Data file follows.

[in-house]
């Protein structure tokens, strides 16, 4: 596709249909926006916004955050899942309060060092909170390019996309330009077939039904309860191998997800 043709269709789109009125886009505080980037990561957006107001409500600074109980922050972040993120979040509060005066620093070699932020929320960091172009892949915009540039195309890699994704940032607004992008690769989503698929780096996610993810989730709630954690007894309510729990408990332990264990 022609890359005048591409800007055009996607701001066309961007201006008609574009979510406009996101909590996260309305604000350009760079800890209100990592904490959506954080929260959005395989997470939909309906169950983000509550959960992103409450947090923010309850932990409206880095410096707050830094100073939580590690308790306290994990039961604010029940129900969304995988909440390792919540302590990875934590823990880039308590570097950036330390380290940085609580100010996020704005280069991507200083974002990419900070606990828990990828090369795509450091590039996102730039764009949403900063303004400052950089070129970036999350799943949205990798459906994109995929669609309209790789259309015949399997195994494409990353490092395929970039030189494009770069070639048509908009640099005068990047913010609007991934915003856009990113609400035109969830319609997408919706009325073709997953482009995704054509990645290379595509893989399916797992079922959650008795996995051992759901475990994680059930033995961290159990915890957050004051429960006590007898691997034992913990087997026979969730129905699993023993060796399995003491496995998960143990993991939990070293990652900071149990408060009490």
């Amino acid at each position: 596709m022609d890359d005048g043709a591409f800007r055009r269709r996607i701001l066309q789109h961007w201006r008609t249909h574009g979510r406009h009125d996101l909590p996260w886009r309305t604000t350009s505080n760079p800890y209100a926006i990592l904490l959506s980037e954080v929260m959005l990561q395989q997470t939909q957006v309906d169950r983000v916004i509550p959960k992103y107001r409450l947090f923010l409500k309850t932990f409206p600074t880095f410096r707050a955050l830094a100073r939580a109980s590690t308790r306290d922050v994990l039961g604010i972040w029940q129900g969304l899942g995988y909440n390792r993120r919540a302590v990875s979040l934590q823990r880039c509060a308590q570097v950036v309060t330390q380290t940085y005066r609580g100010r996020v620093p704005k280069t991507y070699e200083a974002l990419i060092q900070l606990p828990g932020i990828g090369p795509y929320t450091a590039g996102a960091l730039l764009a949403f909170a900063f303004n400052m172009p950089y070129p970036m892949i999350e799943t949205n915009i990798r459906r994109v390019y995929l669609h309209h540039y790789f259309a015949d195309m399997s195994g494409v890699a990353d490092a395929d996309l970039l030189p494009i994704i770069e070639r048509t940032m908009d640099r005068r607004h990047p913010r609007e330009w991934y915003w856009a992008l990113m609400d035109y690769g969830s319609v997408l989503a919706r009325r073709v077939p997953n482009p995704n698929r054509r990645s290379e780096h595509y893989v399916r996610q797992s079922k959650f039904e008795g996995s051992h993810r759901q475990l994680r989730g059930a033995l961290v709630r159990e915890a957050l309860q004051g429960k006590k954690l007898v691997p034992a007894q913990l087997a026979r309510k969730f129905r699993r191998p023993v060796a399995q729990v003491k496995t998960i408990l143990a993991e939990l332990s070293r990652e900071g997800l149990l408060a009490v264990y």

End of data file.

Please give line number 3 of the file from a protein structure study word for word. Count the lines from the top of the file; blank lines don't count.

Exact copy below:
């Amino acid at each position: 596709m022609d890359d005048g043709a591409f800007r055009r269709r996607i701001l066309q789109h961007w201006r008609t249909h574009g979510r406009h009125d996101l909590p996260w886009r309305t604000t350009s505080n760079p800890y209100a926006i990592l904490l959506s980037e954080v929260m959005l990561q395989q997470t939909q957006v309906d169950r983000v916004i509550p959960k992103y107001r409450l947090f923010l409500k309850t932990f409206p600074t880095f410096r707050a955050l830094a100073r939580a109980s590690t308790r306290d922050v994990l039961g604010i972040w029940q129900g969304l899942g995988y909440n390792r993120r919540a302590v990875s979040l934590q823990r880039c509060a308590q570097v950036v309060t330390q380290t940085y005066r609580g100010r996020v620093p704005k280069t991507y070699e200083a974002l990419i060092q900070l606990p828990g932020i990828g090369p795509y929320t450091a590039g996102a960091l730039l764009a949403f909170a900063f303004n400052m172009p950089y070129p970036m892949i999350e799943t949205n915009i990798r459906r994109v390019y995929l669609h309209h540039y790789f259309a015949d195309m399997s195994g494409v890699a990353d490092a395929d996309l970039l030189p494009i994704i770069e070639r048509t940032m908009d640099r005068r607004h990047p913010r609007e330009w991934y915003w856009a992008l990113m609400d035109y690769g969830s319609v997408l989503a919706r009325r073709v077939p997953n482009p995704n698929r054509r990645s290379e780096h595509y893989v399916r996610q797992s079922k959650f039904e008795g996995s051992h993810r759901q475990l994680r989730g059930a033995l961290v709630r159990e915890a957050l309860q004051g429960k006590k954690l007898v691997p034992a007894q913990l087997a026979r309510k969730f129905r699993r191998p023993v060796a399995q729990v003491k496995t998960i408990l143990a993991e939990l332990s070293r990652e900071g997800l149990l408060a009490v264990y």